Press waits for news as Gerry Adams questioned over McConville killing
Union flags appear on lamp-posts opposite PSNI station where Sinn Féin leader is held
A union flag outside Antrim police station, where Gerry Adams was being questioned. Photograph: EPA/Paul McErlane
Antrim has slowly been turning pink in preparation for the Giro d’Italia next week but, in the meantime, it has resorted to some more familiar red, white and blue.
As news spread of Gerry Adams’s appointment with the police, fresh union flags appeared on lamp-posts opposite the PSNI station where he is speaking to detectives. So new are the flags that the creases from the packets they came in were still evident.
The young men with the ladder who put put up the flags late at night have long gone.
The press hordes have since taken over the vigil outside the gates of what the PSNI describes as its Serious Crime Suite.
The press have arrived in numbers, unfolded their technical gear and settled down to await developments.
RTÉ, the BBC, UTV and other broadcasting outlets have their satellite vans in place and their reporters are milling around waiting for something to happen.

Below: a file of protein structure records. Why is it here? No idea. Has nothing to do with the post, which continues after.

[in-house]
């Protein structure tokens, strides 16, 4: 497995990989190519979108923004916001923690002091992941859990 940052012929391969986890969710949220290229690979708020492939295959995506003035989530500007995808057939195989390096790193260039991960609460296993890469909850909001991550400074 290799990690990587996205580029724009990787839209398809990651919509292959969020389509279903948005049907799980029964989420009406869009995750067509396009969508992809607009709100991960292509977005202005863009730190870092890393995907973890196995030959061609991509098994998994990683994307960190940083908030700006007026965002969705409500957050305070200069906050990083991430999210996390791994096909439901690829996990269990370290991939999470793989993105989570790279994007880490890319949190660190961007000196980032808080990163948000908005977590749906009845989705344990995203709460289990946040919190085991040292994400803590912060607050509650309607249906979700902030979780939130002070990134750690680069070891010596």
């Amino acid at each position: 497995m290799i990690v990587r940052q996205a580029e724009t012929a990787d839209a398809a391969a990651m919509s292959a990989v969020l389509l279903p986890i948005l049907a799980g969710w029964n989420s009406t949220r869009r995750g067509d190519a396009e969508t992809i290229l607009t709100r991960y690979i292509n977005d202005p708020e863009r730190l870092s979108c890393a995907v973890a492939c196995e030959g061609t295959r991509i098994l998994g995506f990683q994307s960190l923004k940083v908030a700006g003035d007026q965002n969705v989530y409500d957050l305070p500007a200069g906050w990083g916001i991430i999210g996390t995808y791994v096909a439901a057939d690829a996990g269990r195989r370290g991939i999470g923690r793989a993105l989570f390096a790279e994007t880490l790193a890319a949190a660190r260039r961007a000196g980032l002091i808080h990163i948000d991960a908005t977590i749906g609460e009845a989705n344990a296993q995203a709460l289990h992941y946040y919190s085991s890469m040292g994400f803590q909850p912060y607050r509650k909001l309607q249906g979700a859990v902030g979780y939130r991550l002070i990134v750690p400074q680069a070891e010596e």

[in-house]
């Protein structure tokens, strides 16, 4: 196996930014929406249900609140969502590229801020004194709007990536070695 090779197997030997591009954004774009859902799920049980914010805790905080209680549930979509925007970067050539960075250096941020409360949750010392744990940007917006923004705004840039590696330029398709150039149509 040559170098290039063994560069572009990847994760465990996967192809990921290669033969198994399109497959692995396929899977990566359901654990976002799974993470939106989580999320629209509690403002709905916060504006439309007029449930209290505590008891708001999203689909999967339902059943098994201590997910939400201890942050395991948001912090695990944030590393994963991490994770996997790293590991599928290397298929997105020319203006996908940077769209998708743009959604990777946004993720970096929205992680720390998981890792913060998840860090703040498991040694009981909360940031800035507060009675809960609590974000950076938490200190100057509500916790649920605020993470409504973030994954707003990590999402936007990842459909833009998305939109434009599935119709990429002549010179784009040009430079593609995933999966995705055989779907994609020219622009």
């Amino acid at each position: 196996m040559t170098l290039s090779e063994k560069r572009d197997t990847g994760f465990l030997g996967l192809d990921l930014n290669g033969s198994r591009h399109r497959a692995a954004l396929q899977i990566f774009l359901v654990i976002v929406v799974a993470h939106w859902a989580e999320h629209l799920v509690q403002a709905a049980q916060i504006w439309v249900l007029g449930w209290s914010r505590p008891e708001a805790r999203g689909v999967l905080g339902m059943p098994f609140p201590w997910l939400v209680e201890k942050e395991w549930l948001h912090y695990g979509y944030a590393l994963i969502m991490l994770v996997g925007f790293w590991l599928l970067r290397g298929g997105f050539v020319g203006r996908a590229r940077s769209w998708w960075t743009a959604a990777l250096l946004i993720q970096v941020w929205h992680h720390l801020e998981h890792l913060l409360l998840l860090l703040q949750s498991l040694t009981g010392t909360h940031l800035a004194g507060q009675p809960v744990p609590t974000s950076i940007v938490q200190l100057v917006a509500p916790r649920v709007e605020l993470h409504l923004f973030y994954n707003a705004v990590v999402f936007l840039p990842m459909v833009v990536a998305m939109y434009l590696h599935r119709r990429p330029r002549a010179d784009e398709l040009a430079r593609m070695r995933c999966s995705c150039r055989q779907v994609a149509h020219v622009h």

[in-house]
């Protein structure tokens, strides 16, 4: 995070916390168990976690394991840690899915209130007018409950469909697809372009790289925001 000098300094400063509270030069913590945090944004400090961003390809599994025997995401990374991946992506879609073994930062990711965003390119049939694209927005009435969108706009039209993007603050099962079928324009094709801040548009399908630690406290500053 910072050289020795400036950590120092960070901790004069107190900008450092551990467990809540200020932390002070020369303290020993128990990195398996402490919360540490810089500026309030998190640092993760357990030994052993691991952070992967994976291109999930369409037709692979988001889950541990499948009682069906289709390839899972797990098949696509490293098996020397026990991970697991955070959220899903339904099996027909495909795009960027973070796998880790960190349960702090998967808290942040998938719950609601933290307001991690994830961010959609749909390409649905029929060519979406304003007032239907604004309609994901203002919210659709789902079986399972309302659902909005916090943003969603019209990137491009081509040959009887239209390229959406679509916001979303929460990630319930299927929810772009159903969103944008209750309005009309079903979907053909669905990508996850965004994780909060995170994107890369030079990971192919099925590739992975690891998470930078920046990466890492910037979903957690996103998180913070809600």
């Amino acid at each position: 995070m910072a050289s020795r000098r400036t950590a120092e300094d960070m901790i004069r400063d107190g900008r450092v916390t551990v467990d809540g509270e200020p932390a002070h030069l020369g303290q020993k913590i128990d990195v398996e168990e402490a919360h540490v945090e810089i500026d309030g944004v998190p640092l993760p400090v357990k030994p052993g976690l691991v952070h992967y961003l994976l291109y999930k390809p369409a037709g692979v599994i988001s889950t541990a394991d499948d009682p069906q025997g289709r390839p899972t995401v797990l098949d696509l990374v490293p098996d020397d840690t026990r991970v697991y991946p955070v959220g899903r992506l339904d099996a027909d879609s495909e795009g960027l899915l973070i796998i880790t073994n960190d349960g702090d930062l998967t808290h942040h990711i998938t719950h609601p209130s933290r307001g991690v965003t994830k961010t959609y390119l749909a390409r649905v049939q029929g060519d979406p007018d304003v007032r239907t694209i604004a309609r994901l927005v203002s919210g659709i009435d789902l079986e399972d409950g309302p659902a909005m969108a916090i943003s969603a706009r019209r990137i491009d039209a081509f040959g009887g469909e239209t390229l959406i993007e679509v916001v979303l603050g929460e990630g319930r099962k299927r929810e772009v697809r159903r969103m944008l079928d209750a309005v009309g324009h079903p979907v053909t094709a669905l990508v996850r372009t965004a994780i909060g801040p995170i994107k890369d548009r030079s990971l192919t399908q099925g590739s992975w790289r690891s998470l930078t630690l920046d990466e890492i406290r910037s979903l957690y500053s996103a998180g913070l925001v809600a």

Photographers say they have dozens of shots of the police station, the security gates and, of course, the new flags.
The scene is reminiscent of the one just a short distance away at the former British army base at Massereene where two British soldiers were shot by dissident republicans in 2009.
Then, as now, the satellite vans, the reporters and the photographers gathered.The British army has since sold the base and moved on.
Apart from the waiting, yesterday was dominated by Sinn Féin claims of politically motivated policing.
Martin McGuinness cited dark elements within policing and journalism at work.
This was met by strong denials from Enda Kenny, David Cameron, Peter Robinson and others who said the police were doing nothing other than their job.
Outside the gates of the imposing police base, meanwhile, the wait went on last night.